It was first Michael D. Higgins who pointed out that the quality of a place depends upon a conscious cultural policy to off-set all those market forces ready to drive out things which people need, but which are not counted as valuable according to the market’s own set of criteria as to what is relevant, what not. Thus he is the first one to bespeak of a needed critique for otherwise valuable things are lost. Now this tradition of critique is not a common practised art and it differs from gossiping about the others, that is to give them a label. Critique needs to retain an own and distinct spirit of freedom, in order to reflect upon what it names as being ‘wrong’ in reference to some very basic principles of democratic accountability and cultural values such as truth, honest and memory. Critique is very much about linking and relating to work done in terms of and in reference to life and life being expressed through culture as a feeling or sentiment which people have in reflection of their own lives. This is not destiny which is sought, but conscious policy as a way of coming to terms with reality.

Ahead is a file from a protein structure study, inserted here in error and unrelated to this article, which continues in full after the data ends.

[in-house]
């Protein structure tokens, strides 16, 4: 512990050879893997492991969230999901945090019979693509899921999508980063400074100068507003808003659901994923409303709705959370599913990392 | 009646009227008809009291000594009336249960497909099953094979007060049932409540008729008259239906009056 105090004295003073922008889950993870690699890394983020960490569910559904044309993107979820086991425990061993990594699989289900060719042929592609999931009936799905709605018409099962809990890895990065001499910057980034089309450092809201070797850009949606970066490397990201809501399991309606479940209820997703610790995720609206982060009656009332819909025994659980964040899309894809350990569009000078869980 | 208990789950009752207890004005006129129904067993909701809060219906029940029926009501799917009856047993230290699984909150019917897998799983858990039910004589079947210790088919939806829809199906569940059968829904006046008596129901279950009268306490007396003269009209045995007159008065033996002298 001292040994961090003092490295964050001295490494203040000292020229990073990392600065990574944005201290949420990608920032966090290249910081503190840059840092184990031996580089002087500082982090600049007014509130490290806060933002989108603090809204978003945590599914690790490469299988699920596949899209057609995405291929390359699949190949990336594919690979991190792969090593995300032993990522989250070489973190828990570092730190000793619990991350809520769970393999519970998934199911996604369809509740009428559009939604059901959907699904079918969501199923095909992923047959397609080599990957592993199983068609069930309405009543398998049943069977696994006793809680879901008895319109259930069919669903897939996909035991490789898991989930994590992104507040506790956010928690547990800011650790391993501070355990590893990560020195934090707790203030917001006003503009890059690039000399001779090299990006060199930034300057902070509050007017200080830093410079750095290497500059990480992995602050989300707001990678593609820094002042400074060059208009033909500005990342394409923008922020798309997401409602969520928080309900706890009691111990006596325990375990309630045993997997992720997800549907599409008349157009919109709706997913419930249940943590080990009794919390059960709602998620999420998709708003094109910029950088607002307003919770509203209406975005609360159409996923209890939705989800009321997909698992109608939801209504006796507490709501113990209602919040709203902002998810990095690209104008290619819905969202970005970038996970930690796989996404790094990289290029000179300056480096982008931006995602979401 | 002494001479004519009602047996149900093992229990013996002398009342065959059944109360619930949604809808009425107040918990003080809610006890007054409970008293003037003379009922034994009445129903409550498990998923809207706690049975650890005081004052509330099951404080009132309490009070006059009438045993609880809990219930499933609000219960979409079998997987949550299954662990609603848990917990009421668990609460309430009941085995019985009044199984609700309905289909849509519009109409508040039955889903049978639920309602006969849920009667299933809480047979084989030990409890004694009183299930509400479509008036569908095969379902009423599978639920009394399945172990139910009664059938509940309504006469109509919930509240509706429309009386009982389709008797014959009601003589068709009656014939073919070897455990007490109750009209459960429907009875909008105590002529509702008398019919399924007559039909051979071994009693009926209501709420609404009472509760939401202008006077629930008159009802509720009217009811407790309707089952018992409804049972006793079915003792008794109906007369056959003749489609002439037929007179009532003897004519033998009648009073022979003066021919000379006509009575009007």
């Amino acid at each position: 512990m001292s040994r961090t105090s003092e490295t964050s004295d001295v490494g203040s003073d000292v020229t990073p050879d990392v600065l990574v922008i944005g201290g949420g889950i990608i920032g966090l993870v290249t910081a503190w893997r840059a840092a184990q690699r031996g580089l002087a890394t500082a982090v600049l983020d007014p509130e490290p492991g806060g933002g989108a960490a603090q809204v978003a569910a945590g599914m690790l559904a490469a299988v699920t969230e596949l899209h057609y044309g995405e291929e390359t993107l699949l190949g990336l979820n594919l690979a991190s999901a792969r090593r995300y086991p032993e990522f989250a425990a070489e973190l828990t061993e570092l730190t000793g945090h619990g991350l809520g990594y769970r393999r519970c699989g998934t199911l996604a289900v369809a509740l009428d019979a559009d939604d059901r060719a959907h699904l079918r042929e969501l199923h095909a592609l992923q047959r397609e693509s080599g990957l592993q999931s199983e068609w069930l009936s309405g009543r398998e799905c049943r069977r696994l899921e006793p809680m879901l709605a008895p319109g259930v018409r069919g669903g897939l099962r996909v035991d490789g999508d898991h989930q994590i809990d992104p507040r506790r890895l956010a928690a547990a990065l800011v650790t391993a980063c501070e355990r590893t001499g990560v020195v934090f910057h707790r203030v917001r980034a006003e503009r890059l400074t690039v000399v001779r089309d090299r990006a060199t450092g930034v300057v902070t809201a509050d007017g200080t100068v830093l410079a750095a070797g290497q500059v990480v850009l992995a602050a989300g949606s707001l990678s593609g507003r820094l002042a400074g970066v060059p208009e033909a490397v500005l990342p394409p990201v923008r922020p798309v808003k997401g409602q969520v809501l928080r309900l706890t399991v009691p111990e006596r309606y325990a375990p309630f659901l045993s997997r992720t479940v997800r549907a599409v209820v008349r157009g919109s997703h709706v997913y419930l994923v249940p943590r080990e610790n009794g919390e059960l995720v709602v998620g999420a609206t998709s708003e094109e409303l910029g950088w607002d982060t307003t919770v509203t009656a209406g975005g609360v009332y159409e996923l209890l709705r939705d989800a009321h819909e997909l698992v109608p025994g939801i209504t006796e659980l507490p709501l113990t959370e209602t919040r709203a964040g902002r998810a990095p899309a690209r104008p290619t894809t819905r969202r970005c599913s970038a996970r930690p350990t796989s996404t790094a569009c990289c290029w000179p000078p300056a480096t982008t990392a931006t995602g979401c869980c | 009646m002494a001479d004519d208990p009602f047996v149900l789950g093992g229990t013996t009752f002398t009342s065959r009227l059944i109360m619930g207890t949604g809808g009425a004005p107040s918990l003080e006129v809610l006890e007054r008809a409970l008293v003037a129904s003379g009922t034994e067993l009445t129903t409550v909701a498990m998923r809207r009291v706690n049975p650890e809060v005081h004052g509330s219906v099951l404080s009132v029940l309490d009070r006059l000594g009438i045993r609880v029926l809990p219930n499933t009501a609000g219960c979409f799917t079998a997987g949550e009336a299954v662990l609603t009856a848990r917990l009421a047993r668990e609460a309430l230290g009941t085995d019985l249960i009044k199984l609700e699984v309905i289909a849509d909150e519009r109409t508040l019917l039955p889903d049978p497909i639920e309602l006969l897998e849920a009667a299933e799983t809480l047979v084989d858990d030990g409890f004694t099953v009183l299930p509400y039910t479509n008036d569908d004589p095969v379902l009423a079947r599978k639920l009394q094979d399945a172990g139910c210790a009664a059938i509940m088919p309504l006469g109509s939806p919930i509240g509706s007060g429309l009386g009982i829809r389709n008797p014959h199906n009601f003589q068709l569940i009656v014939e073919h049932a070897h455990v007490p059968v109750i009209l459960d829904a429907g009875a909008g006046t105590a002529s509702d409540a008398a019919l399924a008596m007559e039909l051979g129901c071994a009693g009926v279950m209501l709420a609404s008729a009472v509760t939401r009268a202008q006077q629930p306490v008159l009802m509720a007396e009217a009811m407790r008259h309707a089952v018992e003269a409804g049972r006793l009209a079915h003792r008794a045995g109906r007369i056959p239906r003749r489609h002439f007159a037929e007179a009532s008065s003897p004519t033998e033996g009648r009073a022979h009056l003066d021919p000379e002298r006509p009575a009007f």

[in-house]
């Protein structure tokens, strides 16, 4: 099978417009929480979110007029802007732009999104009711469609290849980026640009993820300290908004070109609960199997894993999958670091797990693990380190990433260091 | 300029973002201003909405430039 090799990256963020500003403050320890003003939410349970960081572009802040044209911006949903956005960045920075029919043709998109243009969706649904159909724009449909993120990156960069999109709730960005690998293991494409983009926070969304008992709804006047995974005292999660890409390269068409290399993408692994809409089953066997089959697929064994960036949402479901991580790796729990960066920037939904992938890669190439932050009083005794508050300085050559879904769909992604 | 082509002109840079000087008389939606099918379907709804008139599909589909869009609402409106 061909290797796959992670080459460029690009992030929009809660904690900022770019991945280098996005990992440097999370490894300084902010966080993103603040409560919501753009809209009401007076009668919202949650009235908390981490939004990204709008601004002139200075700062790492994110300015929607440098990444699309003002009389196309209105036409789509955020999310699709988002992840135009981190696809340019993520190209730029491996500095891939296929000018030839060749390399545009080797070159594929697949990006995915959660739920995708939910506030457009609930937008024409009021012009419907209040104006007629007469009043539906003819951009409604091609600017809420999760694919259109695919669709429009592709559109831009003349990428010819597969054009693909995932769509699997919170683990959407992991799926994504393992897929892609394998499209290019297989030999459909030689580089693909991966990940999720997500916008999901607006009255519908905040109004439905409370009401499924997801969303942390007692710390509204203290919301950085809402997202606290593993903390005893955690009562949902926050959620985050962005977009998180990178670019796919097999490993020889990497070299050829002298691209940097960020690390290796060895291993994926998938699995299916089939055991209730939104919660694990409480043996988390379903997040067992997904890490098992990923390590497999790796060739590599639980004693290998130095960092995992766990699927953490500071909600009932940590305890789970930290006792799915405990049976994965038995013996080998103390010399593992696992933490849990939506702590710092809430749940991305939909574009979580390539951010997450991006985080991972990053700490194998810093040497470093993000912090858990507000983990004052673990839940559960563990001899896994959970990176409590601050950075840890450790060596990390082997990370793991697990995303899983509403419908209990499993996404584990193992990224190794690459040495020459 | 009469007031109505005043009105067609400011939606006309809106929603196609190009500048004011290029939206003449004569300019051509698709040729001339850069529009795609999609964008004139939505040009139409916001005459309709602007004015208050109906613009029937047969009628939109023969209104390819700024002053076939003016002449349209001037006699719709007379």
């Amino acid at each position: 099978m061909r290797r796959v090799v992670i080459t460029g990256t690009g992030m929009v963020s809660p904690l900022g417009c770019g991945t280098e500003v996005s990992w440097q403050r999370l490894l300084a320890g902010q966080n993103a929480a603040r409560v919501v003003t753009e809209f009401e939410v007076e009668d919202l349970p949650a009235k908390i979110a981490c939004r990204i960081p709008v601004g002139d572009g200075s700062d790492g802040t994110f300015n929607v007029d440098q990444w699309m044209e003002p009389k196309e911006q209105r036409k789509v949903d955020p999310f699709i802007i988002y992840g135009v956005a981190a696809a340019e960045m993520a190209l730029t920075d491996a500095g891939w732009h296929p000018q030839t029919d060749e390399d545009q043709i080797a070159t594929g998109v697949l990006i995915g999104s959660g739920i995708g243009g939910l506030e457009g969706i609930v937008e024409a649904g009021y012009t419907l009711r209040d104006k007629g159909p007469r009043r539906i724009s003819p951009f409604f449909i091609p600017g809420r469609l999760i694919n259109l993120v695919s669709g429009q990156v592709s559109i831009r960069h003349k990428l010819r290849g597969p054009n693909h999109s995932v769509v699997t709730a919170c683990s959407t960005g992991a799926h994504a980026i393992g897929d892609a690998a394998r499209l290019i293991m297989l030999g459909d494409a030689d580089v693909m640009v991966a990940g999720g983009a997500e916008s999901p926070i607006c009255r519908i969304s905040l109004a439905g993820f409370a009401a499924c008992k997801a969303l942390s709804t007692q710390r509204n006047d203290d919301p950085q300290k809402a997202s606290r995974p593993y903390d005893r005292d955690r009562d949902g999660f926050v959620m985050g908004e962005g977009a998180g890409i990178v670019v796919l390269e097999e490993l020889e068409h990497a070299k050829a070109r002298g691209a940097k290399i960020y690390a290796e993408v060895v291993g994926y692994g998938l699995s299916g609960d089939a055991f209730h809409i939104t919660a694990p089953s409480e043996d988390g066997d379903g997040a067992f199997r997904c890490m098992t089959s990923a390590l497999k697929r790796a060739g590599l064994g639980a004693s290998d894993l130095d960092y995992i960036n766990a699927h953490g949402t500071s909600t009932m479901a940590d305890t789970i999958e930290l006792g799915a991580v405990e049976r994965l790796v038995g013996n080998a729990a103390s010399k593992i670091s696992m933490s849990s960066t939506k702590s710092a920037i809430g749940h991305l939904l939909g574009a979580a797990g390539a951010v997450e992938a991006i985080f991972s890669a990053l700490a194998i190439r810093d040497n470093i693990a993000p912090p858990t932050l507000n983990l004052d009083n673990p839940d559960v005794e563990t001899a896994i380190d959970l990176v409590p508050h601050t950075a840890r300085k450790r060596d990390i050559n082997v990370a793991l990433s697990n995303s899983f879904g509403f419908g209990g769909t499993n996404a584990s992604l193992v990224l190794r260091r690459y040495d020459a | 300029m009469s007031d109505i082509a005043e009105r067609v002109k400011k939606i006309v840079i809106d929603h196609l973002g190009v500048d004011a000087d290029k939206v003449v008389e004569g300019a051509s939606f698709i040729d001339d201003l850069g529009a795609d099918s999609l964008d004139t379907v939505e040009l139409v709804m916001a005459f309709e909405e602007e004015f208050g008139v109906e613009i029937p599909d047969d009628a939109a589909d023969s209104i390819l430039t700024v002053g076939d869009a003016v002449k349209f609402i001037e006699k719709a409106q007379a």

Now this effort to offset the negative impacts of the market has led within CIED to an intense search for critique of market forces.